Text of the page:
In what is certain to be a gamechanger for radio amateur community, five Hyderabad-based Ham operators have made prototypes of down and up convertors for the QO-100 satellite
Hyderabad: A group of Radio Amateurs in the city are literally making waves after they succeded in indigenously designing and testing low-cost equipment that could help the Hams communicate via QO-100 geo-synchronous satellite.
In what is certain to be a gamechanger for radio amateur community, five Hyderabad-based Ham operators have made prototypes of down and up convertors for the QO-100 satellite. Use of this equipment, would enable any Ham operator in practising satellite commnication, which hitherto would have forced them to invest heavy amounts.
Normally, one needs to use the Software Defined Radio (SDR) receiver just to listen to the conversations happening on the satellite or use a transceiver to communicate. These receivers or transceivers are expensive and the branded equipment could cost more than a lakh. The Hyderabad team of Ham operators, adept in homebrewing have designed a functional down converter, an up converter and successfully used them for having QSOs (conversations) with other Hams.
Radio amateurs are to connect their licensed radio sets to the newly fabricated converters to use the transponders on the QO-100.
The whole operation would be something akin to DTH set top box which we use at homes. A satellite beams TV programme signals, which are tapped by a dish on rooftops. This dish fitted with an LNB converts these radio waves into signals, received by the set top box through a cable. The settop box again converts them into visuals on TV. In the same fashion, the QO-100 too has a 10 Giga Hertz downlink and 2.4 Giga Hertz uplink frequencies.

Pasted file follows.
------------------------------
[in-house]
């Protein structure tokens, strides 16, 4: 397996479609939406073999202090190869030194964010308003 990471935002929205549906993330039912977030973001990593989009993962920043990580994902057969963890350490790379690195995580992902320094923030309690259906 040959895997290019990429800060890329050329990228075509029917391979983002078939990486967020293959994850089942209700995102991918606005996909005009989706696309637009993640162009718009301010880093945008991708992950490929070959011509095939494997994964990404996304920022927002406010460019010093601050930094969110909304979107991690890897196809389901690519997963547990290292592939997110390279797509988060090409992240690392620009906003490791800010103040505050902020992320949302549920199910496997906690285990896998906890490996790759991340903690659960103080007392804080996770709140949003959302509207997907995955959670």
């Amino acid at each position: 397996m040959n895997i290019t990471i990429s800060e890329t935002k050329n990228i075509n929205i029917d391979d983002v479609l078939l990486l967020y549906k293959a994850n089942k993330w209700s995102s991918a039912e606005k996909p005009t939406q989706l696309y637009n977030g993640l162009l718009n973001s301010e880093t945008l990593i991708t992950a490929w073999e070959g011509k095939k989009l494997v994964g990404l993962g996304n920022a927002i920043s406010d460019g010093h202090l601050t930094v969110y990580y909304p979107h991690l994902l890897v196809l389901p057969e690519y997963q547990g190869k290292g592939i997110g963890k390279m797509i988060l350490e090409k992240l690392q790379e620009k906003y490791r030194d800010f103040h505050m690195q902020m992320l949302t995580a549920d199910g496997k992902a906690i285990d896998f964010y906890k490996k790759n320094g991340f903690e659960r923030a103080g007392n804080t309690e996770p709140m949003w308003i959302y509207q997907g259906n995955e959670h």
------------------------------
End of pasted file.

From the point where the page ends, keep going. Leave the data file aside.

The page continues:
For the indigenously developed converters, the Hyderabad Ham team sourced locally available 95 cm dish (costing about Rs 1500) and LNB (Rs 150) to receive QO-100 signals. The real success was in designing the circuit board which could receive signals from the dish (10 Ghz) and convert them into 740 Mega Hertz (Inermediate Frequency in tech lingo).
“Designing this circuit board took nearly one year and it is working wonderfully”, narrate a visibly elated Sasi Bhushan, VU2XZ and A Amarendra, VU2AAP. The two homebrewers have sourced electronic components from India and other countries to fabricate the circuit boards, which work as downlink converter and the uplink converter. The uplink converter transforms the waves into 2.4 Giga Hertz frequency and shoots them through the same dish to the QO-100 satellite.
The Hyderabad Ham operators plan to release the downlink and uplink converters for use by the radio amateurs based in Hydeabad first. “Our aim is to make the converters available at cheap prices for the members of the Lamakan Amateur Radio Club (LARC)”, says Sasi Bhushan. Plans are also afoot to design a transverter – a combination of downlink and uplink converters so that any ham operator could use it directly.
Otherwise, those interested only in listening to the radio communication via QO-100 could use only the downlink converter, while those planning to have QSOs (coversation) via satellite could use the uplink converter as of now. “The prototype of the transverter is ready. It would be a plug-and-play transverter”, asserts Sasi. If Sasi Bhushan and Amarendra spent considerable time in designing them, fellow Hams B. Venu Gopal VU2BVB, Anil VU3DXA, K Nagasainath VU2TJF and MVS Sarma VU3ZMV helped in sourcing material, fabricating and testing the converters.
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